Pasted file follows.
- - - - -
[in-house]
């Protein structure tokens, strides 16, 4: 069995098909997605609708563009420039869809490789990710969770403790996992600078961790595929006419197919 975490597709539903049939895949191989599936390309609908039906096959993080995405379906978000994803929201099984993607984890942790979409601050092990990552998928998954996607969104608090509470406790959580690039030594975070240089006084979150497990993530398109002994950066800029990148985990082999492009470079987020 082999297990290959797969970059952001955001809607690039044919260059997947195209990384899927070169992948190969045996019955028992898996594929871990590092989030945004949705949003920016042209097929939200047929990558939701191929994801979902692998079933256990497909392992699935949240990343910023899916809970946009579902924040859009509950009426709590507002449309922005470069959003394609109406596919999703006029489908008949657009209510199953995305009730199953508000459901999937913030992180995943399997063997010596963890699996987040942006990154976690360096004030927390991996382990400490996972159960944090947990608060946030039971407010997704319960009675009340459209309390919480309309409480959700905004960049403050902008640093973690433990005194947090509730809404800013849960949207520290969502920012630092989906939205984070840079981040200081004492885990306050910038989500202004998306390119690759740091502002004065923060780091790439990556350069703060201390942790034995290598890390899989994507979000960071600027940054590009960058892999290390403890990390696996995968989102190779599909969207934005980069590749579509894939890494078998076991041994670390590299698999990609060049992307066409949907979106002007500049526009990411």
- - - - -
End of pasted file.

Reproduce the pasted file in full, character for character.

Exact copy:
[in-house]
């Protein structure tokens, strides 16, 4: 069995098909997605609708563009420039869809490789990710969770403790996992600078961790595929006419197919 975490597709539903049939895949191989599936390309609908039906096959993080995405379906978000994803929201099984993607984890942790979409601050092990990552998928998954996607969104608090509470406790959580690039030594975070240089006084979150497990993530398109002994950066800029990148985990082999492009470079987020 082999297990290959797969970059952001955001809607690039044919260059997947195209990384899927070169992948190969045996019955028992898996594929871990590092989030945004949705949003920016042209097929939200047929990558939701191929994801979902692998079933256990497909392992699935949240990343910023899916809970946009579902924040859009509950009426709590507002449309922005470069959003394609109406596919999703006029489908008949657009209510199953995305009730199953508000459901999937913030992180995943399997063997010596963890699996987040942006990154976690360096004030927390991996382990400490996972159960944090947990608060946030039971407010997704319960009675009340459209309390919480309309409480959700905004960049403050902008640093973690433990005194947090509730809404800013849960949207520290969502920012630092989906939205984070840079981040200081004492885990306050910038989500202004998306390119690759740091502002004065923060780091790439990556350069703060201390942790034995290598890390899989994507979000960071600027940054590009960058892999290390403890990390696996995968989102190779599909969207934005980069590749579509894939890494078998076991041994670390590299698999990609060049992307066409949907979106002007500049526009990411």